Future of the beef industry relies on international trade

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In 1924, my great grandfather established a cattle operation north of Beeville, Texas. Over the years, the ranch has been passed down from generation to generation, and today I work alongside my wife, children and parents to keep the family ranching tradition going strong.

While my wife and I always encourage our children to follow their own paths, we work tirelessly to keep our ranch thriving so they can successfully run it, if they choose to do so, after we are gone.

In order for my children's generation to continue ranching, we must take full advantage of marketing our product to other countries. Finding new and innovative ways to boost the U.S. beef industry is important now and it will become even more crucial for generations to come.

Texas and Southwestern Cattle Raisers Association

(TSCRA) leaders and members readily recognize the importance of marketing our product internationally. A key component of foreign beef trade is included in the Trans-Pacific Partnership (TPP) agreement that was announced by trade ministers on Oct. 5 in Atlanta, Georgia.

Beef exports currently add over $350 per head of cattle sold in the U.S., however the TPP agreement will significantly increase demand and growth. The TPP will reduce foreign taxes in the form of tariffs on U.S. beef and level the playing field across 11 other Pacific Rim nations.

It will also expand demand for beef products among nearly 500 million consumers in TPP partner countries.

The countries, other than the U.S., included in this agreement are Australia, Brunei Darussalam, Canada, Chile, Japan, Malaysia, Mexico, New Zealand, Peru, Singapore and Vietnam. These nations encompass nearly 40 percent of the global economy.

Since the U.S. already has free trade agreements with Canada, Mexico, Australia, Peru, Chile and Singapore, the U.S. beef industry is expected to reap the most benefit from the TPP by accessing additional markets in Japan and Vietnam.

Japan is currently our top export market with $1.6 billion in beef sales in 2014. The TPP agreement will secure tremendous access to Japan's beef market. According to the USDA, Japan will eliminate duties on 74 percent of its beef product imports and reduce its tariffs on fresh, chilled and frozen beef cuts from the current rate of 38.5 percent to 9 percent within 16 years.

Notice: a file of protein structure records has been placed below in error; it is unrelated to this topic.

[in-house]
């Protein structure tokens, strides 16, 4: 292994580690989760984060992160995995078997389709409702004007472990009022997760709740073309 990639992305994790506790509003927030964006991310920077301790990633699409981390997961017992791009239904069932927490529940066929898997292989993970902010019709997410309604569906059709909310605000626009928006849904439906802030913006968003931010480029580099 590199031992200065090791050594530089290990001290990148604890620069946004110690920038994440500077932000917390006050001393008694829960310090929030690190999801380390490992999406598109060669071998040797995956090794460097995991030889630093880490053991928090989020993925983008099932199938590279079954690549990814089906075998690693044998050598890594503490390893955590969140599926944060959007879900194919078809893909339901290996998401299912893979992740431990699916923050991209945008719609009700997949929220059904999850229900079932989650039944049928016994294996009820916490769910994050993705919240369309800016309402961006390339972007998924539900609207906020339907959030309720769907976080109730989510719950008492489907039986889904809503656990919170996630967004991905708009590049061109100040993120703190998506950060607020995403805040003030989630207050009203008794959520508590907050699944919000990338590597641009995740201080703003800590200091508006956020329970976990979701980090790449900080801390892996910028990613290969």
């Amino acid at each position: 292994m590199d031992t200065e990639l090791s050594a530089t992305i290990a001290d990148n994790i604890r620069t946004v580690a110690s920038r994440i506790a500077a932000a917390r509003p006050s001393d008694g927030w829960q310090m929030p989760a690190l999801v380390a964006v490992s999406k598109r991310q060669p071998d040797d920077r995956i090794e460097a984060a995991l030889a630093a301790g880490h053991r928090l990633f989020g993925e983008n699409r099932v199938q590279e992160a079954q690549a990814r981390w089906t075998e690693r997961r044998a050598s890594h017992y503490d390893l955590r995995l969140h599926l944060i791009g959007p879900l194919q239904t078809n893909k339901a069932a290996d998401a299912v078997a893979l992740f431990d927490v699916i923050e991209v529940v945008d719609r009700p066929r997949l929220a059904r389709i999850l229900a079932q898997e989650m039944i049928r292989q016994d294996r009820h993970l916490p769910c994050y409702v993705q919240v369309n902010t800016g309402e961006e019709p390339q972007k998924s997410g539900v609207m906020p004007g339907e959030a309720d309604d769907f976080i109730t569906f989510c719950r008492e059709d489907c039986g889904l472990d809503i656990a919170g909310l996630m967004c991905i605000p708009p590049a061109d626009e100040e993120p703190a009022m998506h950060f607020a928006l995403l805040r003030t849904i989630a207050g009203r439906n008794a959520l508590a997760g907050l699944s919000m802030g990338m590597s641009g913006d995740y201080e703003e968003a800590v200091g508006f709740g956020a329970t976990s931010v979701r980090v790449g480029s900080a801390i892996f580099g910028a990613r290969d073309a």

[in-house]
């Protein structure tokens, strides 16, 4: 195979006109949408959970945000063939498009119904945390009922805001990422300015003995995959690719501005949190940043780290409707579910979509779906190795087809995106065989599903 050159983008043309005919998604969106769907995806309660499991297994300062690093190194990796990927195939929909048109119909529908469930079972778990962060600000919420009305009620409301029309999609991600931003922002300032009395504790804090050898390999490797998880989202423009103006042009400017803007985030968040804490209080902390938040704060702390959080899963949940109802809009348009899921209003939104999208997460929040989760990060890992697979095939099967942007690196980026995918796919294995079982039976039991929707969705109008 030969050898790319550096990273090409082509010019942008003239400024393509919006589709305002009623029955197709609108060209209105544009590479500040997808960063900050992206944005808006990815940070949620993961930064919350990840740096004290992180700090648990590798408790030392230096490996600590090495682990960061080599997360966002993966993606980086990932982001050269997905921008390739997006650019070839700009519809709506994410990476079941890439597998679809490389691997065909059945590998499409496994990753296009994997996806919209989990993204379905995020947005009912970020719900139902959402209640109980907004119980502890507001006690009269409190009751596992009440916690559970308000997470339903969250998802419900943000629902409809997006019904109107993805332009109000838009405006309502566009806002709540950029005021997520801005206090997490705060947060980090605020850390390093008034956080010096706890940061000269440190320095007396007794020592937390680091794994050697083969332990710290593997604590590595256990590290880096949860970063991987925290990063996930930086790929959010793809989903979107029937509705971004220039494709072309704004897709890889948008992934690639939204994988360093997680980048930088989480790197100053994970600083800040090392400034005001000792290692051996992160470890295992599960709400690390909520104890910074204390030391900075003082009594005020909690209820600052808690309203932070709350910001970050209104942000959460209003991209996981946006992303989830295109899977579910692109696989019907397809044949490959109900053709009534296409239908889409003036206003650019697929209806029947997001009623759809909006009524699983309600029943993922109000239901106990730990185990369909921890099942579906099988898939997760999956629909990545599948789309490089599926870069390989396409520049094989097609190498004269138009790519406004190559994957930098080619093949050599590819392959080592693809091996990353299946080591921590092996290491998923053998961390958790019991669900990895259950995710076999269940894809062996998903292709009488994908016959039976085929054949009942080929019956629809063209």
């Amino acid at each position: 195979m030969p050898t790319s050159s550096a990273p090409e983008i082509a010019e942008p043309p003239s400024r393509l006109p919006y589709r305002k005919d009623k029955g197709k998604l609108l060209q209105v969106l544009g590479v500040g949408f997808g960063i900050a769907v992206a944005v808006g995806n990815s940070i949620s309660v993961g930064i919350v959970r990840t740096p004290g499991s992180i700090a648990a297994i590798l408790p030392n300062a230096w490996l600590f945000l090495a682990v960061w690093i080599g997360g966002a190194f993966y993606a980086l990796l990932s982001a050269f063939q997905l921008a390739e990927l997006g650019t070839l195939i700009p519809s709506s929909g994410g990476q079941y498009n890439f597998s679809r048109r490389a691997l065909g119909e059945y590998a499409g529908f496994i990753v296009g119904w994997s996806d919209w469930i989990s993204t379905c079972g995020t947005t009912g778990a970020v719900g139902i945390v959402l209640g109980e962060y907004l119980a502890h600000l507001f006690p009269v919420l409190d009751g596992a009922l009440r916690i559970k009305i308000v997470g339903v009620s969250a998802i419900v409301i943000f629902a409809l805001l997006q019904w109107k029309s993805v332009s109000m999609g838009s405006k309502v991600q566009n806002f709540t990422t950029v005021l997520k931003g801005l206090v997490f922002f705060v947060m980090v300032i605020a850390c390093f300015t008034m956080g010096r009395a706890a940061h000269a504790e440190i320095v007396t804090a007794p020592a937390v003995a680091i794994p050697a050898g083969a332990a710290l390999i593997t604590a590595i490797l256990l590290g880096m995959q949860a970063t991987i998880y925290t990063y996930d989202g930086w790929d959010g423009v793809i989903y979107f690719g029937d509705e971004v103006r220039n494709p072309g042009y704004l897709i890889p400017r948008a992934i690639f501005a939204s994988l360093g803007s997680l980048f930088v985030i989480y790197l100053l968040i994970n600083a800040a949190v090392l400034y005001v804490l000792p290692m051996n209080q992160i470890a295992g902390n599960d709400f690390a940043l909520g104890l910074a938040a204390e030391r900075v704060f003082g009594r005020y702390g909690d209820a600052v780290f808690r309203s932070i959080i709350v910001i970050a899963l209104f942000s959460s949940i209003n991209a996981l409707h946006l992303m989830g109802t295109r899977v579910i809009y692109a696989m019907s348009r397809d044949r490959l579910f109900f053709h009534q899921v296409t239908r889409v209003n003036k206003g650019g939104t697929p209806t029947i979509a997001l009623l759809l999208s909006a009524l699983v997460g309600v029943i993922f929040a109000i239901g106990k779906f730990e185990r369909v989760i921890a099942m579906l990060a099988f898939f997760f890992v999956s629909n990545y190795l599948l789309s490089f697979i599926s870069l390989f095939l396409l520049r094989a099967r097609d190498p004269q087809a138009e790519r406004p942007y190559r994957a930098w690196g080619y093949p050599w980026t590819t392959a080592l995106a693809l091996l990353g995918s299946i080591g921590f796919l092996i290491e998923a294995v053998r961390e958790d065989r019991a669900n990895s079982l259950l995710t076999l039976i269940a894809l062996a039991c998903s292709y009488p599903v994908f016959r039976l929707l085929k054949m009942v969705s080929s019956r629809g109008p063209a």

Most of the high-value U.S. beef is sold domestically. Low-value offal, such as tongues, livers, hearts, stomachs and kidneys are in higher demand in countries like Japan and Vietnam.

Through the TPP, the current 21.3 percent tariff on these beef parts would, in some cases, be cut in half immediately and will be completely eliminated in 6-16 years. We need to take full advantage of exporting beef products that are less popular for Americans but considered a delicacy in other parts of the world.

The TPP will also create unprecedented trade opportunities in other Pacific Rim nations. In 2014, the U.S. exported $22.1 million in beef products to Vietnam with tariffs as high as 34 percent. Through the TPP, these tariff's will be eliminated in 3-8 years, and tariffs on fresh and frozen beef muscle cuts will be eliminated in

3 years. In Malaysia, New Zealand and Brunei, tariffs on beef will also be abolished if TPP is signed into law.

While the TPP has been successfully negotiated between the U.S. and other Pacific Rim nations, our work isn't nearly finished. The agreement must be passed in Congress and signed into law by the president. TSCRA leaders and staff are working diligently to make federal elected officials aware of the many economic benefits the U.S. beef industry could achieve though the TPP agreement. We will also continue working with other stakeholders to urge Congress to act swiftly on final passage.

For years, the U.S. has been missing out on some tremendous opportunities to market beef products to other countries due to inaction on the TPP. It is time to pass this important trade agreement and give my children and future generations the tools needed to be successful cattle ranchers.

Austin Brown III, has been the Chairman of the Texas and Southwestern Cattle Raisers Association (TSCRA) Marketing Committee since 2013. Brown, his wife Jody, and their children, Cuatro and Addie Ruth, own and operate their family ranch in Beeville, Texas. Brown also serves as Chairman of the Texas Beef Council and has been involved in sharing Texas ranching heritage stories with consumers. Watch a video about the Brown family ranching tradition by clicking here.


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